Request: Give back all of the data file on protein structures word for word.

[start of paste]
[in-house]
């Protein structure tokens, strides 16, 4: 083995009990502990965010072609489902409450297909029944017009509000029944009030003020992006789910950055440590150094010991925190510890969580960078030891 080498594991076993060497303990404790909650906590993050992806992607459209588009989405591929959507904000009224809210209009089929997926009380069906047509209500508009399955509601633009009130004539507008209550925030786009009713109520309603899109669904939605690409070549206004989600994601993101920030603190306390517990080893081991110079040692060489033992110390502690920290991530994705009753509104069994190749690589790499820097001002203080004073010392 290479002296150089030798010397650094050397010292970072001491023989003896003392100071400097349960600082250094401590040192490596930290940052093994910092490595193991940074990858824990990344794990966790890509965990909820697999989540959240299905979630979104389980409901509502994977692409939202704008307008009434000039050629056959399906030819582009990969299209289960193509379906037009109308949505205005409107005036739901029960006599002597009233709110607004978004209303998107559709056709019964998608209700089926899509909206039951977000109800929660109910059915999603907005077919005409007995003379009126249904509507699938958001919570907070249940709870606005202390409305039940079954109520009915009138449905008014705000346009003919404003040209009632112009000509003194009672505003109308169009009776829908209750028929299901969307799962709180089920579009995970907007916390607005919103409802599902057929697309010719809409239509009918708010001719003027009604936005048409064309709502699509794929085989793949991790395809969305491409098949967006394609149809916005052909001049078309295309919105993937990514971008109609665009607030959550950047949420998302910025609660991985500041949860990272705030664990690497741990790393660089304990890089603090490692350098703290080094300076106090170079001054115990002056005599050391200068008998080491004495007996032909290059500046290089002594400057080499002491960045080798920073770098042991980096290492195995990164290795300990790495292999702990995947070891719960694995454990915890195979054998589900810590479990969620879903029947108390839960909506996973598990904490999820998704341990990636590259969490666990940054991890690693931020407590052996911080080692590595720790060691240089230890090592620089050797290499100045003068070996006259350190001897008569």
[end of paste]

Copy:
[in-house]
């Protein structure tokens, strides 16, 4: 083995009990502990965010072609489902409450297909029944017009509000029944009030003020992006789910950055440590150094010991925190510890969580960078030891 080498594991076993060497303990404790909650906590993050992806992607459209588009989405591929959507904000009224809210209009089929997926009380069906047509209500508009399955509601633009009130004539507008209550925030786009009713109520309603899109669904939605690409070549206004989600994601993101920030603190306390517990080893081991110079040692060489033992110390502690920290991530994705009753509104069994190749690589790499820097001002203080004073010392 290479002296150089030798010397650094050397010292970072001491023989003896003392100071400097349960600082250094401590040192490596930290940052093994910092490595193991940074990858824990990344794990966790890509965990909820697999989540959240299905979630979104389980409901509502994977692409939202704008307008009434000039050629056959399906030819582009990969299209289960193509379906037009109308949505205005409107005036739901029960006599002597009233709110607004978004209303998107559709056709019964998608209700089926899509909206039951977000109800929660109910059915999603907005077919005409007995003379009126249904509507699938958001919570907070249940709870606005202390409305039940079954109520009915009138449905008014705000346009003919404003040209009632112009000509003194009672505003109308169009009776829908209750028929299901969307799962709180089920579009995970907007916390607005919103409802599902057929697309010719809409239509009918708010001719003027009604936005048409064309709502699509794929085989793949991790395809969305491409098949967006394609149809916005052909001049078309295309919105993937990514971008109609665009607030959550950047949420998302910025609660991985500041949860990272705030664990690497741990790393660089304990890089603090490692350098703290080094300076106090170079001054115990002056005599050391200068008998080491004495007996032909290059500046290089002594400057080499002491960045080798920073770098042991980096290492195995990164290795300990790495292999702990995947070891719960694995454990915890195979054998589900810590479990969620879903029947108390839960909506996973598990904490999820998704341990990636590259969490666990940054991890690693931020407590052996911080080692590595720790060691240089230890090592620089050797290499100045003068070996006259350190001897008569």